Legendary cookbook author Marcella Hazan died this weekend at the age of 89. Along with her husband Victor, Hazan wrote six cookbooks over the course of her lifetime, including the seminal Classic Italian Cook Book. Hazan, who was born in Italy, dedicated her career to encouraging Americans to cook what she saw as proper Italian food, as opposed to the bastardized American versions of it she found upon moving to the States. On Facebook yesterday, Victor Hazan posted, "Marcella, my incomparable companion, died this morning a few steps away from her bed. She was the truest and the best, and so was her food."
Hazan published her first cookbook, The Classic Italian Cook Book, in 1973, and its impact on Italian cooking in this country cannot be overemphasized. She was award a James Beard Lifetime Achievement Award in 2000, and to this day her books are often compared to those of Julia Child in terms of influence.
Hazan would write cooking notes in Italian which her husband then translated into comprehensible English recipes; in 2008 the New York Times called the fact that Victor Hazan "every word of English in Ms. Hazan's books...the worst kept secret in cooking." Hazan also taught cooking classes, which is how Craig Claiborne first heard of her back in the 70s, and was occasionally on television. In fact, April Bloomfield filmed part of her upcoming season Mind of a Chef with Hazan. (Apparently the matching shirts below were a total coincidence.)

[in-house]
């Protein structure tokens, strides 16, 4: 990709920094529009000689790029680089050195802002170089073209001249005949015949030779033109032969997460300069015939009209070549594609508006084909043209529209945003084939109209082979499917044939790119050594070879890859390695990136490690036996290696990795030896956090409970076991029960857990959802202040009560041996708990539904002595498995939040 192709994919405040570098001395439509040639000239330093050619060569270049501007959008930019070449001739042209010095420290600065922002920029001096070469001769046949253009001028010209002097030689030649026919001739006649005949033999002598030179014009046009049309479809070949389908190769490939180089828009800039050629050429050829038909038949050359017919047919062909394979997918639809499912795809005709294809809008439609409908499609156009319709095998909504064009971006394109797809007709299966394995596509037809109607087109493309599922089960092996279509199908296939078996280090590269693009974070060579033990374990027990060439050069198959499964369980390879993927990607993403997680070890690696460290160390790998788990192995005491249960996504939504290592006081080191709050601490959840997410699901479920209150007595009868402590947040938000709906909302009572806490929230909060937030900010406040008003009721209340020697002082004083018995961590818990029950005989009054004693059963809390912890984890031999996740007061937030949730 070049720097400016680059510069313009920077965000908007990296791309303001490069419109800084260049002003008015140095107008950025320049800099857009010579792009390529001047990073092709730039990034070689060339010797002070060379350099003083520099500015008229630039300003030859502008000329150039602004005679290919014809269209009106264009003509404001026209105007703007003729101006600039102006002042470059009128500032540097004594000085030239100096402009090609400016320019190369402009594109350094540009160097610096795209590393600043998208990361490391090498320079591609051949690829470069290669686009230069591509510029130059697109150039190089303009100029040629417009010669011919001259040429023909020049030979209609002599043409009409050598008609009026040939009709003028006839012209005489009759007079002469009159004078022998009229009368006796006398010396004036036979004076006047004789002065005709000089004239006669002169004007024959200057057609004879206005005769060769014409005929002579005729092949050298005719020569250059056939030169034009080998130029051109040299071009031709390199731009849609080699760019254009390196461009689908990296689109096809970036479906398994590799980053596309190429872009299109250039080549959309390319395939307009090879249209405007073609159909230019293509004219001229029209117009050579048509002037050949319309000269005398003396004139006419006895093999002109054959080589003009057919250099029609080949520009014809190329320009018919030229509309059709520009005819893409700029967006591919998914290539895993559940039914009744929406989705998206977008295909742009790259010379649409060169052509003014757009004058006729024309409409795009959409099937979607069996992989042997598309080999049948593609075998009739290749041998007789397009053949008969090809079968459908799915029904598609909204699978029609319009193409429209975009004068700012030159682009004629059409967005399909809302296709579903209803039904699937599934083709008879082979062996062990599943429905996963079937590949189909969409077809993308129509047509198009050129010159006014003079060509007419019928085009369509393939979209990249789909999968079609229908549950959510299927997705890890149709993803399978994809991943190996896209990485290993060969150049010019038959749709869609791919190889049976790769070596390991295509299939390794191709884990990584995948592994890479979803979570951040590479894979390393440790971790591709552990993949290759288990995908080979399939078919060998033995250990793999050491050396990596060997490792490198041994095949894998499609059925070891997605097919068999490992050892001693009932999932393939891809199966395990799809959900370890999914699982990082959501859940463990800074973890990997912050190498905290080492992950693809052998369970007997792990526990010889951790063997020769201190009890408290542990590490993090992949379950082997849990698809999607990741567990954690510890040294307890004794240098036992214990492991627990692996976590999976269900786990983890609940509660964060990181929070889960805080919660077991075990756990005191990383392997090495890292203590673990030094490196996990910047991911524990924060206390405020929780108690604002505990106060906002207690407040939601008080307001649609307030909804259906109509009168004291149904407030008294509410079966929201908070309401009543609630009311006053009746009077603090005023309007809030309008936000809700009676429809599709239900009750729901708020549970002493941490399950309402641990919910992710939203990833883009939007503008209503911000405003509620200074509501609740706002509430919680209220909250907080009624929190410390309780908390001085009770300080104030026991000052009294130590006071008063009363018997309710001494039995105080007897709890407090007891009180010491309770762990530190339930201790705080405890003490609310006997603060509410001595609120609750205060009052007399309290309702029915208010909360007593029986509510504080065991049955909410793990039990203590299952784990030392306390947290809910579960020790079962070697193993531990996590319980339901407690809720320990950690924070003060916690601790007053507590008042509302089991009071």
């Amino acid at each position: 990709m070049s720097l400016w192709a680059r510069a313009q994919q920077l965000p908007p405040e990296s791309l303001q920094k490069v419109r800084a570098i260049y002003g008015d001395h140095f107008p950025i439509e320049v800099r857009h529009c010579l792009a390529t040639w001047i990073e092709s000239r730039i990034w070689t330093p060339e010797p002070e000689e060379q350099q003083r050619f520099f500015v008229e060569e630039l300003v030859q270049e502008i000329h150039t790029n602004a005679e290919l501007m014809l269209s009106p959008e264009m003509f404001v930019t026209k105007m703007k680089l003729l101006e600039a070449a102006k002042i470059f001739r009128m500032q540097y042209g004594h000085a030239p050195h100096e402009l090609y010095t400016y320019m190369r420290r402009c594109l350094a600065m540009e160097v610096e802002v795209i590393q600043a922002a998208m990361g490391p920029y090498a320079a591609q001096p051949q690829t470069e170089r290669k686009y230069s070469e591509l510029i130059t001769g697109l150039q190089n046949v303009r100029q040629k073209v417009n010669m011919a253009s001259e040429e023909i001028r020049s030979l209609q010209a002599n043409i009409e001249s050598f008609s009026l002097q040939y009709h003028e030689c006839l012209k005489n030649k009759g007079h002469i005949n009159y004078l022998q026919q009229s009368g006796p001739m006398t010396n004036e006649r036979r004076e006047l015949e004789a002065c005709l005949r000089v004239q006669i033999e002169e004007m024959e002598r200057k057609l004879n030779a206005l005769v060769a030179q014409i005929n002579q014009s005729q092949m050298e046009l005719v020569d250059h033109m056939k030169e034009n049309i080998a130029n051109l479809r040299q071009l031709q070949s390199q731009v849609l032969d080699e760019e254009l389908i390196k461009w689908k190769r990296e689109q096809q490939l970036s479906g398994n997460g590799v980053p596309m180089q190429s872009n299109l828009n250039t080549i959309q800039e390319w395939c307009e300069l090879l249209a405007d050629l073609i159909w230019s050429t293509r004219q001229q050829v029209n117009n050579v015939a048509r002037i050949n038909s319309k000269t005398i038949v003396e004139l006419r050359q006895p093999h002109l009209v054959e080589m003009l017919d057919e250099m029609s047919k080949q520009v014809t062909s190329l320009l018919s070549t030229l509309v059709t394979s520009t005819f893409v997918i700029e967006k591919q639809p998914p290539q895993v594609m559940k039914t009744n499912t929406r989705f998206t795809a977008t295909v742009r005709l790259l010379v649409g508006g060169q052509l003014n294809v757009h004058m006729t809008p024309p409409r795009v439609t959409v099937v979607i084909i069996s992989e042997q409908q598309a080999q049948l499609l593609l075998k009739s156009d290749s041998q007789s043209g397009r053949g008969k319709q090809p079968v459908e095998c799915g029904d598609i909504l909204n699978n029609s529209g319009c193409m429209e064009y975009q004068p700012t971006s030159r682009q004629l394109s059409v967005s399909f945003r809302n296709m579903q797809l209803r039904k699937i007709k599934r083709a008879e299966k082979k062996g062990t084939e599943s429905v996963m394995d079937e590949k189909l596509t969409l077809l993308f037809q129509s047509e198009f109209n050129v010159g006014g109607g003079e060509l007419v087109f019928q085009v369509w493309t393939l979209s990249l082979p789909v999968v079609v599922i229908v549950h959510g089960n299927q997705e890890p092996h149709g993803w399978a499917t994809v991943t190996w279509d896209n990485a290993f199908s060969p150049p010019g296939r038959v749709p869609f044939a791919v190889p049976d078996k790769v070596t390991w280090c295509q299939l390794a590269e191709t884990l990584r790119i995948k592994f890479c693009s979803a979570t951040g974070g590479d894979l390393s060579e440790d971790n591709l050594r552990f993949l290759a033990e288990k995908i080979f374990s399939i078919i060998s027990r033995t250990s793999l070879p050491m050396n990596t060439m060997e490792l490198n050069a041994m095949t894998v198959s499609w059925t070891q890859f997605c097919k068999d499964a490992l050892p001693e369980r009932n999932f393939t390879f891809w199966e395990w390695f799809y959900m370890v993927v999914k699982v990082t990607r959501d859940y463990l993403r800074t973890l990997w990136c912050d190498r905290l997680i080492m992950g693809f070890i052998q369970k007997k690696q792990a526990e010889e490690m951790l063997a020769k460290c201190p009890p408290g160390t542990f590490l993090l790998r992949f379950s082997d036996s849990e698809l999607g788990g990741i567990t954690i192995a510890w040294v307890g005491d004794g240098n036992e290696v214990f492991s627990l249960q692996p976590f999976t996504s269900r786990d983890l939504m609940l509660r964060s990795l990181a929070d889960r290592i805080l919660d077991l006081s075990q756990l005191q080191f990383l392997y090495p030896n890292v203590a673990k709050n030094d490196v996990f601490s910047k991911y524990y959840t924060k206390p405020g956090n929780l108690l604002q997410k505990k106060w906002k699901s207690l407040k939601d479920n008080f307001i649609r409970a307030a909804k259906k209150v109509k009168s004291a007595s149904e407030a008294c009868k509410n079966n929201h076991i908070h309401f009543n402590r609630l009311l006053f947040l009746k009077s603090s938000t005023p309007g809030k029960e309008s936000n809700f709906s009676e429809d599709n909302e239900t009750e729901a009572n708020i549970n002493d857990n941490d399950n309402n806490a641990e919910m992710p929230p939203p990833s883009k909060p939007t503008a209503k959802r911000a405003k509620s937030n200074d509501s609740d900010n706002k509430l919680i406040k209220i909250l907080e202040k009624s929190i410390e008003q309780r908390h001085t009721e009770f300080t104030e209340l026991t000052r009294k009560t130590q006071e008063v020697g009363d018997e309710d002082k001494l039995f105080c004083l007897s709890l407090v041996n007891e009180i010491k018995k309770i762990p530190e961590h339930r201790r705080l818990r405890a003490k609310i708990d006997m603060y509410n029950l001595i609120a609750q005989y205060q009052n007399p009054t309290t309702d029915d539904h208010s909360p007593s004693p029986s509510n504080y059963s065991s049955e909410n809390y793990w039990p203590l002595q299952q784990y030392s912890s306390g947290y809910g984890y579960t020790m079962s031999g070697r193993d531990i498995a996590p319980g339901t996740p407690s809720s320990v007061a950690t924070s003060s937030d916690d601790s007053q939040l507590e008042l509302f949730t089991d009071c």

Hazan was known for her strong will (and her love for whiskey and cigarettes). She spent a lifetime trying to get Americans to cook simple Italian food with seasonal vegetables, more salt and less garlic. Her most famous recipes include those for fresh pasta, her ragu bolognese, and a tomato sauce made with onions and butter. Hazan influenced chefs and home cooks alike. Mario Batali told the Times, "I didn't pay attention to Julia Child like everyone else said they did...I paid attention to Marcella Hazan."
The world of cooking has lost a giant today. My mother-in-law Marcella Hazan melted away peacefully, my father in law at her side.— Lael Hazan (@educatedpalate) September 29, 2013
more than anyone, marcella hazan brought italian flavors to the US. her books continue to inspire. a true chef's chef. she will be missed— Mario Batali (@Mariobatali) September 29, 2013
I met Marcella Hazan when I first started cooking and she made me obscenely buttered toast with fresh sardines. I'll never forget. RIP— alex guarnaschelli (@guarnaschelli) September 29, 2013
Very very sad to hear the passing of Marcella Hazan .My thoughts are with the her family . You touched my soul .RIP darling Marcella— April Bloomfield (@AprilBloomfield) September 29, 2013
In Italy w John for our anniversary & just heard the sad news Marcella Hazan has passed. We will remember her in our hearts & our food.— rachael ray (@rachael_ray) September 29, 2013
The great Marcella Hazan is gone. RIP. Making her tomato sauce now. When I said how much I loved it she replied "The one with the honion?"— ruthreichl (@ruthreichl) September 29, 2013
Obituaries and Other Remembrances
· Changed the Way Americans Cook Italian Food [NYT]
· Corby Kummer: How Marcella Hazan Made Italian Food All-American [Bloomberg]
· Claudia Luther: Marcella Hazan dies at 89 [LAT]
· Matthew Fort: Marcella Hazan [Guardian]
· Rebekah Denn: Marcella Hazan, Culinary Icon and Internet Sensation [Seattle Times]